Still others blame criminal behavior on the hierarchal make-up of society. that laws are specifically made by the aristocracy to rule over those in the lower social classes. Psychological factors and cognitive development also have been theorized to play a role in criminal behavior. The answer could be one or a combination of these theories. All economically deprived persons aren’t criminals and those that believe life has treated them unfairly or who have grown up around crime as a way of life, though they may be pre-disposed, do not necessarily resort to crime. This discussion briefly explains these theories for criminal behaviors in an attempt to display their similarities and differences and concludes with thoughts regarding how they may intertwine supplementing each other as an explanation.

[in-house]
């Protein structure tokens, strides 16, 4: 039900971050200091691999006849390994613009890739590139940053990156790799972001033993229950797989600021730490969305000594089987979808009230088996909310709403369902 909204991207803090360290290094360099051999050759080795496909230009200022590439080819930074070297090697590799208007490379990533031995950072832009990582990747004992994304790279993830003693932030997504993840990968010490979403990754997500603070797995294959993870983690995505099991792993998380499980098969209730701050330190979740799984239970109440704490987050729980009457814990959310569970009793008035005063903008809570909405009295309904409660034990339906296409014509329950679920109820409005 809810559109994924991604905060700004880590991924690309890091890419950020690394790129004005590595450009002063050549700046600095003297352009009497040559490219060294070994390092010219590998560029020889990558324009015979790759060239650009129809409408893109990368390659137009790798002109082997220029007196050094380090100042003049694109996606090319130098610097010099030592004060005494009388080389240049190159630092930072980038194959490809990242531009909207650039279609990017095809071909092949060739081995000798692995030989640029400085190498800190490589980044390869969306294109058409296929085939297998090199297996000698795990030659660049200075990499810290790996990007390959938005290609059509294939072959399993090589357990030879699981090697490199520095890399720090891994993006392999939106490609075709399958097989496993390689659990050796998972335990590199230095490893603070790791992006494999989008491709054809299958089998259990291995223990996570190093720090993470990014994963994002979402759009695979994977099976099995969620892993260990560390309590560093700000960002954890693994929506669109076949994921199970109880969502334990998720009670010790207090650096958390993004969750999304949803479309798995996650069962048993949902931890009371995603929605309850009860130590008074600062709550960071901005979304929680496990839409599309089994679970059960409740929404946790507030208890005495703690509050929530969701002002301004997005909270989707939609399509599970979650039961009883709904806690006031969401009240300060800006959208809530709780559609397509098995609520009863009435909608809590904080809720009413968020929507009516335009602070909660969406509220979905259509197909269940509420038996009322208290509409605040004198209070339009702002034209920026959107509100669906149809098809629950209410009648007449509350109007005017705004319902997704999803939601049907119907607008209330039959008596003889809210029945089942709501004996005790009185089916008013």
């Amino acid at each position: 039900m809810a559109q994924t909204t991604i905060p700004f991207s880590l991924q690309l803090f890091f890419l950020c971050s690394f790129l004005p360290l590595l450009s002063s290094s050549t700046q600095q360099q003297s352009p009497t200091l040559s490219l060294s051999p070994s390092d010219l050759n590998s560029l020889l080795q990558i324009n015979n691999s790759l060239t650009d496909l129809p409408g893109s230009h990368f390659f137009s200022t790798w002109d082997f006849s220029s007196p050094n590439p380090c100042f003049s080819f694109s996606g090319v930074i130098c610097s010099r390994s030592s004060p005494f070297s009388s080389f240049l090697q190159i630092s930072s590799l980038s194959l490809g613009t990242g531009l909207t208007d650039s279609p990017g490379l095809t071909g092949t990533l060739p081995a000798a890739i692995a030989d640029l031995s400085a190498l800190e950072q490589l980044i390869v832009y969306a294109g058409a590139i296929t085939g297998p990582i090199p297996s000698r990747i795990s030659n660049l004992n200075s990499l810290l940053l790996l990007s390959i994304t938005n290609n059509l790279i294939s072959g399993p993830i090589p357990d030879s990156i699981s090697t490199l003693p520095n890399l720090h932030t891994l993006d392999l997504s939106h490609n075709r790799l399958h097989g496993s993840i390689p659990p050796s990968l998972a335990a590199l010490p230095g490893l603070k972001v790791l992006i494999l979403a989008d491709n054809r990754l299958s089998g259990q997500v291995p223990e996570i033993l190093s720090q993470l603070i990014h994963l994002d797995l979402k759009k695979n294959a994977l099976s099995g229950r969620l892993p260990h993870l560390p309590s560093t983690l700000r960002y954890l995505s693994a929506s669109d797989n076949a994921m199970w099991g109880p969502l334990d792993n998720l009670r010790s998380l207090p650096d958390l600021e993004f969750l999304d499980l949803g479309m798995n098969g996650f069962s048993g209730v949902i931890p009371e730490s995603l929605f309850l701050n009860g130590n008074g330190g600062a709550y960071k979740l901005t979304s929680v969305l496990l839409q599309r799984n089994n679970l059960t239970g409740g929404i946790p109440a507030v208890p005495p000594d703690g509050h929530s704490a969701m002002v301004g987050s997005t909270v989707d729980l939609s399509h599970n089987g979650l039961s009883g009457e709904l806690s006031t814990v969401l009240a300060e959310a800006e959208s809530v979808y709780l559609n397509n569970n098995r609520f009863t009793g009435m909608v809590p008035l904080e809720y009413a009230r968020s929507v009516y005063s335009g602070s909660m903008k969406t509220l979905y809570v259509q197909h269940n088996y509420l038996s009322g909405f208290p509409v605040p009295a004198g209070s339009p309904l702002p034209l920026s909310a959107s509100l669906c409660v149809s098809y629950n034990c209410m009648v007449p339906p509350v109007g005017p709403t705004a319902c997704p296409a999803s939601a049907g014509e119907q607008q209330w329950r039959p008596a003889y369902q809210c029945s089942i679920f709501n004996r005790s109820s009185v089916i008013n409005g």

Among the biological and physiological explanations for crime is the Behaviour Genetics Theory which postulates a biological explanation for crime. While the genetic make-up of an individual does not induce any specific actions, anti-social behaviour can be facilitated by neurotransmitters in the brain and hormonal imbalances which generate tendencies to act in a particular way. “Low self-control is strongly and inversely related to the neurotransmitter/neuromodulator serotonin, and that serotonin level is heritable” (Robinson, 2004). Abnormal serotonin levels have been shown to be an origin of criminal behaviours of all types of crime because an individual lacks the natural ability to control their impulsive thoughts thereby acting upon them. Everyone has thoughts they would never act upon. Those with this abnormality tend to act first and think later. Evidence compiled from studies has supported another link between a particular inherited mutant gene and criminal behavior.